- pentatonic EDOs (5, 10, 15, 20, 25 & 30) have a fifth of three-fifths of an octave = 3\5 = 720¢
- supersharp EDOs (8, 13 & 18) have a fifth wider than 3\5 = 720¢
- trivial EDOs (1, 2, 3, 4 and 6) have a fifth about 100¢ from just, and are contained in 12edo
Non-tuning properties
You will quickly find that the factorization of the total number of notes in each EDO has consequences for its structure and the way it relates to other EDOs. For example, 6 = 2 x 3, so 6edo contains all of the intervals in both 2edo and 3edo. On the other hand, 7 is a prime number, so no 7edo intervals are redundant with those of smaller EDOs. See Prime EDO and Highly composite EDO for more details.
The MOS paradigm is a fascinating way of thinking about building sub-scales of EDOs and relating them to non-EDO scales, as well as finding common melodic patterns between multiple EDOs.
Adding EDOs
Interesting phenomena may be observed when adding the cardinality of one equal division to that of another (octave or not). This really amounts to the consideration of adding the associated vals, which are the mappings to primes larger than 2. An EDO is defined by a certain number of steps equating to 2; if we have more steps equating to 3, we get a 3-limit val, and so forth. So, for example, 12edo can be written ⟨12], saying that twelve steps maps to 2, but the 3-limit val for 12 is ⟨12 19], telling us that 19 steps maps to 3, and the 5-limit val is ⟨12 19 28], telling us that 28 steps maps to 5.
If we add 12 and 19 we get another good division, 12 + 19 = 31. We can understand why this works if we look at it as adding vals; ⟨12 19 28] + ⟨19 30 44] = ⟨31 49 72]. The relative error in terms of relative cents is additive, and so sharpness and flatness cancel out, as they do for example with the approximation to 5 when adding 12 and 19. In terms of relative cents, the error of 12edo for the primes 3 and 5 is [-1.955 13.686] (the same as absolute cents) and the error of 19edo is [-11.429 -11.663], and this sums to [-13.384 2.023]. In relative cents the error of the fifth for 31edo is not much increased from 19edo, and on converting to absolute cents we find it is even better, and the error of the major third is much smaller due to the cancellation. When the errors are very sharp in one direction and very flat in another, as for instance with 15edo and 16edo, the sum (again 31edo) can have a much smaller error due to the cancellation. 24edo's flat fifth and 29edo's sharp fifth can be added to form 53edo.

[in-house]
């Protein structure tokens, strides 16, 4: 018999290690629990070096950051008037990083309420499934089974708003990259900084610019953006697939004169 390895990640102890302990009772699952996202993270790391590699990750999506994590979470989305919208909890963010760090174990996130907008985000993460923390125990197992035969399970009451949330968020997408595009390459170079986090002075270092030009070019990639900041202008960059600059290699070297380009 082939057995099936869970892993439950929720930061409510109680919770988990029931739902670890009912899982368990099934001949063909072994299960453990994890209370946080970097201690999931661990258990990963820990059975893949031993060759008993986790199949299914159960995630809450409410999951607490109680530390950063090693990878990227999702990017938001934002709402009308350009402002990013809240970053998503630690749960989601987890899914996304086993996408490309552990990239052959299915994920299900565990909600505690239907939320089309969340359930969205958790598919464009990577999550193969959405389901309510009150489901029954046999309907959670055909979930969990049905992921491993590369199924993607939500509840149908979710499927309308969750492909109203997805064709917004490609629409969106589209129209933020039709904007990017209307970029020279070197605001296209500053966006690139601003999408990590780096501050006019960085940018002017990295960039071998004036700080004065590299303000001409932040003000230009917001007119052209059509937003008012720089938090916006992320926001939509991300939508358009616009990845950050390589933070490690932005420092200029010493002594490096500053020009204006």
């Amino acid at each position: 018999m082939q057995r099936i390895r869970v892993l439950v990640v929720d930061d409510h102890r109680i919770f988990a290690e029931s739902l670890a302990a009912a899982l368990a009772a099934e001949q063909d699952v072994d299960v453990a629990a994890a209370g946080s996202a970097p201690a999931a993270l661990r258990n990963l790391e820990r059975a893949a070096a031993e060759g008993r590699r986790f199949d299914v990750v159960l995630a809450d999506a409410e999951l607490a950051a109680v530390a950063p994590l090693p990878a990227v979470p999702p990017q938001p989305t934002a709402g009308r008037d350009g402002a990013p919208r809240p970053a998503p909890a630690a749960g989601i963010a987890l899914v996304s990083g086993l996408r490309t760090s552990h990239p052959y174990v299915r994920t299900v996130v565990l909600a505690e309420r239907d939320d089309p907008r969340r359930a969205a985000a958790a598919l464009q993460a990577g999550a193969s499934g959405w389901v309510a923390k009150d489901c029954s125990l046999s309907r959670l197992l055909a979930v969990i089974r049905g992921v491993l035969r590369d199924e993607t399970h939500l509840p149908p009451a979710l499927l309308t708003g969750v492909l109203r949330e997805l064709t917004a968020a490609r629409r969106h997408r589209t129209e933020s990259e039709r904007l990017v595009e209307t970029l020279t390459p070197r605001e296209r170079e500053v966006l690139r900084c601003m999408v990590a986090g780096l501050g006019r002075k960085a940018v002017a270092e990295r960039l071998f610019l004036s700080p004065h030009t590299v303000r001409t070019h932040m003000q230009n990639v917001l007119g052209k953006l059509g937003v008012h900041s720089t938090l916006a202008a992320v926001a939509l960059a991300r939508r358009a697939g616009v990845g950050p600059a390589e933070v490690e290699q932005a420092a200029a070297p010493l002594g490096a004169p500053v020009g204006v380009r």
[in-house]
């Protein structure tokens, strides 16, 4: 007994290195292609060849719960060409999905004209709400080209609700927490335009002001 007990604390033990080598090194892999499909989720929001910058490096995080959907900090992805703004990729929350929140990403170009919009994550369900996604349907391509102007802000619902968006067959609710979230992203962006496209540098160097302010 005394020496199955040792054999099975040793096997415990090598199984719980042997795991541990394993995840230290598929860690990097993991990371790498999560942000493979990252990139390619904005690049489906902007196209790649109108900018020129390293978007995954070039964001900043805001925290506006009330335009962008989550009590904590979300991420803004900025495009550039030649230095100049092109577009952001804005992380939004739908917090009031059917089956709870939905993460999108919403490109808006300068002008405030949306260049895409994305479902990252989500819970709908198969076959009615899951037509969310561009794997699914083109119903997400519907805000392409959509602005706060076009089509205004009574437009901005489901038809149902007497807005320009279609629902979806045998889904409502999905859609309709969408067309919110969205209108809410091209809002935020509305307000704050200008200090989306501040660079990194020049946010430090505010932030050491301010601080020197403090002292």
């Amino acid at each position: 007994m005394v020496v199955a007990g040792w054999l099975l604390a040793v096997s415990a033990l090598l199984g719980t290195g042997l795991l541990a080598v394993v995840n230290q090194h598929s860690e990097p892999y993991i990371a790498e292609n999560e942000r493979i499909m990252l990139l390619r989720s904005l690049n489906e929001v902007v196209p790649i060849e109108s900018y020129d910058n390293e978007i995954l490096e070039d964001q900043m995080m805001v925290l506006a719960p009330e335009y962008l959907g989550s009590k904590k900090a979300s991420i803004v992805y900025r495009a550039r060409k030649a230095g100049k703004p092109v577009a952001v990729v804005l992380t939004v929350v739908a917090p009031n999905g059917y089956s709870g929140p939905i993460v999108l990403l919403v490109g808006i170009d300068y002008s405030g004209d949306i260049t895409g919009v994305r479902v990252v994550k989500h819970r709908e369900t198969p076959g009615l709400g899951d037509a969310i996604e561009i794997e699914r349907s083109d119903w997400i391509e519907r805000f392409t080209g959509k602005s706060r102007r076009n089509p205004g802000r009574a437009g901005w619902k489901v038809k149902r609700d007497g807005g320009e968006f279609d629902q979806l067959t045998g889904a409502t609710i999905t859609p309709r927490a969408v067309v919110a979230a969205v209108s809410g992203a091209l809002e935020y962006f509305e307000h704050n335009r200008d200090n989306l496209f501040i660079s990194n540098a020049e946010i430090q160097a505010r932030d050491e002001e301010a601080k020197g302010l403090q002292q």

We may also look at addition of EDOs in terms of MOS; if a\n is a generator for an n-edo MOS, and b\m for an m-edo MOS, where both of these are generators for the same linear temperament, then the mediant, (a + b)\(n + m), will be a generator for a MOS for the same temperament, this time in (n + m)-edo. A visual way of putting this is that through this addition of n and m, one becomes the accidentals or black keys, and the other the naturals or white keys. The choice of accidental/natural or black keys/white keys is a question of emphasis on the part of the composer or designer. Furthermore, one may add more than two numbers, hierarchically expanding the possibilities to double flats and sharps and beyond. This can be useful in designing keyboards and systems of notation.